Posted: June 13th, 2016
With thanks to ROY GREENSLADE and The Times
Photo: courtesy Press Gazette
Bernard Shrimsley, who edited The Sun, News of the World and Mail on Sunday, died on June 9 (2016), aged 85, at the Journalists’ Charity care home in Dorking. He had been suffering from Parkinson’s disease.
He began his career at 16 as a messenger boy with the Press Association in London and later spent five years on The Southport Guardian, interrupted by National Service. His National Service done, he moved to Manchester where he became deputy editor of the Sunday Express and then northern editor of the Daily Mirror.
Driven and energetic, he managed to raise the circulation enough to come to the attention of the paper’s proprietor, Cecil King. King instructed Hugh Cudlipp, editorial director of the Mirror group, to bring Shrimsley to London “to be groomed for greater things”. The first that the Mirror’s editor Lee Howard knew of this was when Cudlipp brought Shrimsley into his office and said: “Lee, I’d like you to meet your new assistant editor in charge of features.”
His colleagues soon noted he was unlike the usual Mirror executives in one particular regard: he did not drink. “He also gave out a disturbing energy field,” recalled Mike Molloy, “as if he buzzed with ungrounded electricity.” Shrimsley’s time in the Mirror features office was popular with the staff because he insisted on doing much of the work himself, including rewriting everyone’s copy.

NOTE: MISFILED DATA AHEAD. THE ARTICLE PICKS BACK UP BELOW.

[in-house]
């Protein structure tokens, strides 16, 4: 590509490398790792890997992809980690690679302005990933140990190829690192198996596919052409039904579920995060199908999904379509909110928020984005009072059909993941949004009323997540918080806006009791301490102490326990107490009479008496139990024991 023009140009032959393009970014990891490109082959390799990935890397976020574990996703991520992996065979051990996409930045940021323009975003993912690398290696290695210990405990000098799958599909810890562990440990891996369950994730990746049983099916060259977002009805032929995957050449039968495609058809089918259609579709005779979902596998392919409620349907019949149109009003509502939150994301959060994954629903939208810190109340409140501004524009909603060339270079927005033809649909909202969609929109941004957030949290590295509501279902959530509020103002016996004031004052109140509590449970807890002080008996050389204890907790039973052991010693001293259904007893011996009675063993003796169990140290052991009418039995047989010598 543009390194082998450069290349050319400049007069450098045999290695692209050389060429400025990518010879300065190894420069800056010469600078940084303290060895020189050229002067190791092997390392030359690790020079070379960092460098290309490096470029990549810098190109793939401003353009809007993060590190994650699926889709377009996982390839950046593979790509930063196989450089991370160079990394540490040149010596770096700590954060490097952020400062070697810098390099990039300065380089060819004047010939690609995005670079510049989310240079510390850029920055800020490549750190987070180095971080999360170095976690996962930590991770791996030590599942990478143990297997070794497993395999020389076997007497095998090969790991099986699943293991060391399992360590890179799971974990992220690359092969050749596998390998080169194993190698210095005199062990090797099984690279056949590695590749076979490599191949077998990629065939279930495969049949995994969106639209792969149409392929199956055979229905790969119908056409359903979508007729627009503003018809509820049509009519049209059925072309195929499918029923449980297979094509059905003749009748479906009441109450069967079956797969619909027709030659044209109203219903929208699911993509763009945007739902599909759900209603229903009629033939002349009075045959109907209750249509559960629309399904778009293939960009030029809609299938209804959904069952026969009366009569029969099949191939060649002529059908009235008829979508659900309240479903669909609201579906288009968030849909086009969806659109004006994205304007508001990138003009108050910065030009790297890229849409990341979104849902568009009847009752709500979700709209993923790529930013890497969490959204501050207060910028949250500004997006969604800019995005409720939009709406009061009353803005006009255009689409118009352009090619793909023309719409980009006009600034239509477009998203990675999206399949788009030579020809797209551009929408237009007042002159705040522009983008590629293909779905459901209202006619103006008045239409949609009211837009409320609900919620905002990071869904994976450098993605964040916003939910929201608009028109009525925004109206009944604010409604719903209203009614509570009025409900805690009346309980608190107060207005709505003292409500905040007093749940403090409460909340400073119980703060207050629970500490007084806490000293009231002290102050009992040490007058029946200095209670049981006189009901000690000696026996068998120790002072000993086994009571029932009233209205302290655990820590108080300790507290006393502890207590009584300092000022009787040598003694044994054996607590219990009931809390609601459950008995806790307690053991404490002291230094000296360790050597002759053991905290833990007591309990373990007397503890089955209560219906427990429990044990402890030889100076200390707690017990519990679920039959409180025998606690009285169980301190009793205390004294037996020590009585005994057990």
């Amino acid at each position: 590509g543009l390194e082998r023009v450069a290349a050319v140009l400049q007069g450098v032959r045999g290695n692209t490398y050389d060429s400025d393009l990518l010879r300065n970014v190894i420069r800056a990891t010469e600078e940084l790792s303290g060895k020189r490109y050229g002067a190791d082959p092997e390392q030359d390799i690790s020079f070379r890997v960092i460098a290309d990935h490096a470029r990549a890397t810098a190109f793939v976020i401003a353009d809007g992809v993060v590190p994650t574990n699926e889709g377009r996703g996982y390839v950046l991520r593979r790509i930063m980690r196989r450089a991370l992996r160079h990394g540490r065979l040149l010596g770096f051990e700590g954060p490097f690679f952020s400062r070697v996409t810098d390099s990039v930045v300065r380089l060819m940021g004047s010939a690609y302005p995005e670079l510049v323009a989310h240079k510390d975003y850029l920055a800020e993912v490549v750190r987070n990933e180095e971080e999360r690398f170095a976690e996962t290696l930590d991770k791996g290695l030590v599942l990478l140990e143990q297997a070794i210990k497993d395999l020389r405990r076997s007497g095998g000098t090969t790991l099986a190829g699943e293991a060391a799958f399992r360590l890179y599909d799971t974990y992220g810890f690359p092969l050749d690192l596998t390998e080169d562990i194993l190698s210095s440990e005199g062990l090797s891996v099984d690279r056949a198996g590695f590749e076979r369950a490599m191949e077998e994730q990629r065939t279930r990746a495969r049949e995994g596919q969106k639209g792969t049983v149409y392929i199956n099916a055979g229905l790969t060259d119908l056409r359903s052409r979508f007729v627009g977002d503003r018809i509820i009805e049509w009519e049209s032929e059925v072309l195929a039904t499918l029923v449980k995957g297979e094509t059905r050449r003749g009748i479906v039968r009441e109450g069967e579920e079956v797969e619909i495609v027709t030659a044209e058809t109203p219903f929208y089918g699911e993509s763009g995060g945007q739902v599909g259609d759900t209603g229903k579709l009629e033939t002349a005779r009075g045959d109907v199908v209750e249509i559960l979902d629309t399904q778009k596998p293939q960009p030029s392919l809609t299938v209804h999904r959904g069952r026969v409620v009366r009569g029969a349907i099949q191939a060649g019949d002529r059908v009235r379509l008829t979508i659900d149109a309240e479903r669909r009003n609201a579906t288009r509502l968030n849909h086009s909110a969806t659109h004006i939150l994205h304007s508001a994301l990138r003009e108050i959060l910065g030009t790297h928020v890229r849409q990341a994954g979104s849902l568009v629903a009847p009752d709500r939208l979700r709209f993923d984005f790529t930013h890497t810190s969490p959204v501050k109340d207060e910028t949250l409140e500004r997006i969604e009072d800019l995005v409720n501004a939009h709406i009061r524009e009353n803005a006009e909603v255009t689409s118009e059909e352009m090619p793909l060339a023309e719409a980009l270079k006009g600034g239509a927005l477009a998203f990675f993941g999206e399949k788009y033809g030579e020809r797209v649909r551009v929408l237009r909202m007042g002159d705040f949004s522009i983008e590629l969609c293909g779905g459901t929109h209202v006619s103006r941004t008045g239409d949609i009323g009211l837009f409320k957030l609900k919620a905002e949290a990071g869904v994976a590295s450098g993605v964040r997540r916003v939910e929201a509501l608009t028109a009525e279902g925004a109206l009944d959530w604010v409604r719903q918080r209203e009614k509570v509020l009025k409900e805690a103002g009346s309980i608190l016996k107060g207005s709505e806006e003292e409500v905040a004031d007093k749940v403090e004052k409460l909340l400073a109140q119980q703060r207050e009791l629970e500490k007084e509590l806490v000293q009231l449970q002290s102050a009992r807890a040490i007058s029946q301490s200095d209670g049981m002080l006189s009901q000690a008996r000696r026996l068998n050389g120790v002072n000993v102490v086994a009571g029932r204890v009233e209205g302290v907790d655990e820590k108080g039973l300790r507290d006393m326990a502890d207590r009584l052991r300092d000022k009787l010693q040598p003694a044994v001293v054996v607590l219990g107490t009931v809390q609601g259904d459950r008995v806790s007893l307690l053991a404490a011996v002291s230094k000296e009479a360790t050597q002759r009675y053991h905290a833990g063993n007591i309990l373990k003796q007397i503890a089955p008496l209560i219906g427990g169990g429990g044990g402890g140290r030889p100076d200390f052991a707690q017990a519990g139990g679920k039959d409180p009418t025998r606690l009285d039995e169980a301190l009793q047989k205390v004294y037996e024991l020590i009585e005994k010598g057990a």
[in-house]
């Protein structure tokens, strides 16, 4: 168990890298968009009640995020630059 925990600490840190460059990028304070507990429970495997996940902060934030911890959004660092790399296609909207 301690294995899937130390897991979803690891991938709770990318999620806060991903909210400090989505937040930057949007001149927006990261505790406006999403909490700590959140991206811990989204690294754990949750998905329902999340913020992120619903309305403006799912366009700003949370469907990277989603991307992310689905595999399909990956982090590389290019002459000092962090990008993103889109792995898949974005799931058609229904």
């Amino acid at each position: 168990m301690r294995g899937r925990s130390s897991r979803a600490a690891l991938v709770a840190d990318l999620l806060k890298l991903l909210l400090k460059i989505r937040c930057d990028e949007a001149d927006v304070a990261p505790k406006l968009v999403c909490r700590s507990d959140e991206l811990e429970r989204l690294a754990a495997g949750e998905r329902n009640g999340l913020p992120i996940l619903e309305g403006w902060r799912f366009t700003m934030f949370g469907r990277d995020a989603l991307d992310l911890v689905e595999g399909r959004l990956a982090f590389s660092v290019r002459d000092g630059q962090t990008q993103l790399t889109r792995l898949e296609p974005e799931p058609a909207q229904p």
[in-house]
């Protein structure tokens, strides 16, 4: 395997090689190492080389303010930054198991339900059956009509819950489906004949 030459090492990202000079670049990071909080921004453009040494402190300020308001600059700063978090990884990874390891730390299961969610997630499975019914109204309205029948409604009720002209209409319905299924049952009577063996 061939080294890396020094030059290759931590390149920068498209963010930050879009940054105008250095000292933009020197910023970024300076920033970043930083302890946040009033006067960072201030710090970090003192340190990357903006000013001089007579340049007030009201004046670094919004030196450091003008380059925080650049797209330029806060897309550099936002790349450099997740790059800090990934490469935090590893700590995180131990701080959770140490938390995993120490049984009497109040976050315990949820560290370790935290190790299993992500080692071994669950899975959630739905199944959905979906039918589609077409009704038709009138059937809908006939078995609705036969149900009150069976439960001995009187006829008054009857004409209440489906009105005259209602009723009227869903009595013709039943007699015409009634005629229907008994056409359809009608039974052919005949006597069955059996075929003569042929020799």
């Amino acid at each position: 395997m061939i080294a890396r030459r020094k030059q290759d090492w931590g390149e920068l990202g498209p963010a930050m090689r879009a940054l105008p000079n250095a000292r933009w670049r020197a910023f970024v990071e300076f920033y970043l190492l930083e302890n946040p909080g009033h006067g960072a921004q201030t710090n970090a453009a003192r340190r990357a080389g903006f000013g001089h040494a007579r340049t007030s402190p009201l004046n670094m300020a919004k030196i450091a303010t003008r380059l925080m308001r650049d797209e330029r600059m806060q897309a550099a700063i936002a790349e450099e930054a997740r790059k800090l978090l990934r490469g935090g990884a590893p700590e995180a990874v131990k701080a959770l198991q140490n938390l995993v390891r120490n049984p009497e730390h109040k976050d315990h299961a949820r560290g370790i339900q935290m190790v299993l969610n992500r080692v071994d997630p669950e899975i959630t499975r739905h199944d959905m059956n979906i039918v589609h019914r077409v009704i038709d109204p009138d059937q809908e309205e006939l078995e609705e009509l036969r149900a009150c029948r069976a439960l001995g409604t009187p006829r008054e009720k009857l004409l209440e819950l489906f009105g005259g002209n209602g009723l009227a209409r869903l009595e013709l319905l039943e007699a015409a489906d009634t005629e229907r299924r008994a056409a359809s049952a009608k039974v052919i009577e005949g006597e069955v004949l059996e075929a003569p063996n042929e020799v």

In 1969 Rupert Murdoch bought the ailing broadsheet Sun from the Mirror group, and editor Larry Lamb requested that Shrimsley, who had been moved sideways at the Mirror to edit the Liverpool Post, be brought in as his deputy.
In 1972, Shrimsley was appointed associate editor of the News of the World, and later that year became editor of The Sun. Three years on, he became editor of The News of the World where he stayed for five years, at that time an unusually long stint in the chair. He was launch editor of The Mail on Sunday, though the appointment was not a success.
Bernard Shrimsley spent the last 13 years of his career on the Daily Express, first as assistant editor, and then as associate editor to Nicholas Lloyd.
After retirement from mainstream journalism, Bernard Shrimsley became vice-chairman of the Press Council, the predecessor of the Press Complaints Commission, and a member of the D-notice committee. He also wrote three novels.
He’s remembered by family members as having a booming voice and real energy, “a sort of Peter Bowles figure. He was a huge presence in a room, but not in a boorish way”. And ”a wonderful family man, always immaculately dressed and with a laugh so loud it could shatter glass”.
Report and picture from FRANK THORNE
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